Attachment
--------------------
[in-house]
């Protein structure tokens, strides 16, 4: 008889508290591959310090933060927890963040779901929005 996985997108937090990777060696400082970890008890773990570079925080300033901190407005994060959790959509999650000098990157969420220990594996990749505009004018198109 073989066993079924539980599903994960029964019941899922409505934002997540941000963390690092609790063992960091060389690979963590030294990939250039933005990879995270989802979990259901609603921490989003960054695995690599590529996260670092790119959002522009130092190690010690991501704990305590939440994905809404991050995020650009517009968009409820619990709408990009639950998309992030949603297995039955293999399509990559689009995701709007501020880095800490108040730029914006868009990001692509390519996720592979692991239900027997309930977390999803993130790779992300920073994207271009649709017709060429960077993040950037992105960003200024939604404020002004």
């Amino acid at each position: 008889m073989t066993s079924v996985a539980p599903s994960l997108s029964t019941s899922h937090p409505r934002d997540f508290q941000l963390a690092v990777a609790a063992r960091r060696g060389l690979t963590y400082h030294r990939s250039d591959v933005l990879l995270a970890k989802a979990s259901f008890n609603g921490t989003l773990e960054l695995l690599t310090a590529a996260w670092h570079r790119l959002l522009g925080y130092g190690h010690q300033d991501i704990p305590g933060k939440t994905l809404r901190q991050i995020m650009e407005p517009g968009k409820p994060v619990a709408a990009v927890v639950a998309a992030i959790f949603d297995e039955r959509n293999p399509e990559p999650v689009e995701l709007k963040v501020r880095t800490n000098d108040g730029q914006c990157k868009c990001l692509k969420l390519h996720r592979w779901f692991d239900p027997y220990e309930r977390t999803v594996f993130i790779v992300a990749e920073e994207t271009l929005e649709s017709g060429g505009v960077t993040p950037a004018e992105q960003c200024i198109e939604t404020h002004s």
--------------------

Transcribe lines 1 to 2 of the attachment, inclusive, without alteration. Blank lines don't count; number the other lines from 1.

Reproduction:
[in-house]
């Protein structure tokens, strides 16, 4: 008889508290591959310090933060927890963040779901929005 996985997108937090990777060696400082970890008890773990570079925080300033901190407005994060959790959509999650000098990157969420220990594996990749505009004018198109 073989066993079924539980599903994960029964019941899922409505934002997540941000963390690092609790063992960091060389690979963590030294990939250039933005990879995270989802979990259901609603921490989003960054695995690599590529996260670092790119959002522009130092190690010690991501704990305590939440994905809404991050995020650009517009968009409820619990709408990009639950998309992030949603297995039955293999399509990559689009995701709007501020880095800490108040730029914006868009990001692509390519996720592979692991239900027997309930977390999803993130790779992300920073994207271009649709017709060429960077993040950037992105960003200024939604404020002004």